After you have decided on a location for your new putting green you should mark the area with spray paint to get a visual of how it's going to look. This is when you should have a good idea of the green size and how you want the fringe to wrap around. You can incorporate a narrow fringe around the green or run the putting surface up against an adjacent large area with artificial grass to have an even larger area to chip from. This is where you can be as creative as you'd like and work together with the green designer.
The base preparation is the most labour intensive part of building artificial grass putting greens. The goal is to remove all the organics to a depth of 4-6" from the area that will receive the crush, putting green and fringe. After the organics are removed it's time to move the crush so it can be shaped into a world class putting green. The designer will incorporate elevation changes and subtle undulations while keeping in mind drainage and the existing landscape.
After raking and getting a rough idea of the lay of the green, fringe and surrounding area, the gravel will get packed down to ensure the ground base is solid and formed correctly. This is when the ground layer can be tweaked to get just the right slope for your putting surface. The crusher chips contain a mixture of rock and sand, the type of rock used will depend on where you purchase the crush. If the crush has a low level of sand we recommend using crusher fines to work the top layer so you can create a smooth surface.
Once you are happy with the sub layer it's time to roll out the putting green. This should be done gingerly so you avoid disrupting the ground as much as possible. The tiny rocks that make up the crusher chips can easily get dislodged when walking on the base. These rocks can end up being noticeable through the putting green and will need to be pressed with a tamper or weighted roller later on.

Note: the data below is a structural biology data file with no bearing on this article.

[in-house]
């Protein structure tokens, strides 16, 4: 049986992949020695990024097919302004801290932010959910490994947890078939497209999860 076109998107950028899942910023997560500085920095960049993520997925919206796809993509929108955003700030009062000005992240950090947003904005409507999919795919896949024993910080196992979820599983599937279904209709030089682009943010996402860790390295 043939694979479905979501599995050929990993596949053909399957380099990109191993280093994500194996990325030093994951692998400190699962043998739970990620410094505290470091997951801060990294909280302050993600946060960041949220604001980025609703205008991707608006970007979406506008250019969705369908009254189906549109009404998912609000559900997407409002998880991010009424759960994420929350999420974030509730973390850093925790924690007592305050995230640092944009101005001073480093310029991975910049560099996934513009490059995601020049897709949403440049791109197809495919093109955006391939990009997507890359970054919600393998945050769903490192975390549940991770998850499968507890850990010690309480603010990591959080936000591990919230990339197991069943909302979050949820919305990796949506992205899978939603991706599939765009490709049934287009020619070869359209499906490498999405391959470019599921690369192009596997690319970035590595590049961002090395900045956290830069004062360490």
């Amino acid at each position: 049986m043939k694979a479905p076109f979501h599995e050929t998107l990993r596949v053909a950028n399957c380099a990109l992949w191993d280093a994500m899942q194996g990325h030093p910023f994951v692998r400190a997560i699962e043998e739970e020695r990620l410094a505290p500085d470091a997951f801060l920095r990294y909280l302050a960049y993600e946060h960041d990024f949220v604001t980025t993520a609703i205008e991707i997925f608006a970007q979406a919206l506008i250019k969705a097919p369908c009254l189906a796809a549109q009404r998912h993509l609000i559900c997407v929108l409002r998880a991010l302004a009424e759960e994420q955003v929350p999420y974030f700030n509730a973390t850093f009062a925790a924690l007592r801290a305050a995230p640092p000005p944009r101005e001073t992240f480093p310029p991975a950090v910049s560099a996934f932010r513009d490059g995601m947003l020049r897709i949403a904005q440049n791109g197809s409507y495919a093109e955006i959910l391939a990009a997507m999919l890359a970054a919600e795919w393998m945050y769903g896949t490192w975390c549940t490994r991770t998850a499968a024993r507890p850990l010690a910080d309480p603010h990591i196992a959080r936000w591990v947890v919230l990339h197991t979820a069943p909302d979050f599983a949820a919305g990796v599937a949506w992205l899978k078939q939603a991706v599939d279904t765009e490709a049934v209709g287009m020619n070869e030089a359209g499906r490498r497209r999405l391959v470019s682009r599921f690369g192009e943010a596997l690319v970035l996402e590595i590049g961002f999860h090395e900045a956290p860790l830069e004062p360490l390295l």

The putting green turf should be placed to maximize efficiency and then cut to the required shape. This is easiest to do with a top cutter blade found in a carpet supply store. Keep in mind that you will need to incorporate a fringe and any other features you have in the overall putting green design plan. Once the green is cut and in place, it's time to trim and place the fringe or adjacent artificial grass area that will run up to the perimeter of the green. This step is time consuming and requires precise cuts to create a clean transition between the fringe and putting green.
The placement of the holes is an important part of installing artificial grass greens. The elevation changes and subsequent roll of the ball should be carefully thought out at this point. You want to create a mixture of challenging and simple putts. This is where communication with the owner is important so you can create a putting green that suits the owner's ability. An average 15' x 30' putting green should have 3-4 holes for both functionality and aesthetics.
An extraction hole cutter is ideal for this step. It allows for precise hole cutting and prevents dipping or mounding around the cup that creates an unnatural and untrue putting surface. The best method is to roll a corner of the green up and cut one hole at a time to prevent disturbing the sub layer as much as possible while keeping the green in its original placement. After the holes are dug out, place the cup sleeve into the hole making sure it's level and snug. Crusher fines are great for creating a smooth surface around the hole.
Everywhere you have a seam, whether its the edge of the green where it meets the fringe or where the fringe is pieced together you need to apply seaming cloth underneath. It can be affixed to the ground sub layer with nails to keep it in place during gluing. When all the cloth is in place it's time to glue by working clockwise around the green. The glue sets fast, especially in warm weather and you don't want to glue the entire green at once. Start at one area and work your way clockwise in small segments depending on how fast the glue is drying.
As the glue is drying it's time to secure the putting green and fringe with 5-6" spikes. The spikes should be spaced every 4-6" paying special attention to seams and corners that are most prone to pulling up. After the glue has dried and the fastening spikes are all in place you should do a final check for missed areas before applying the sand infill.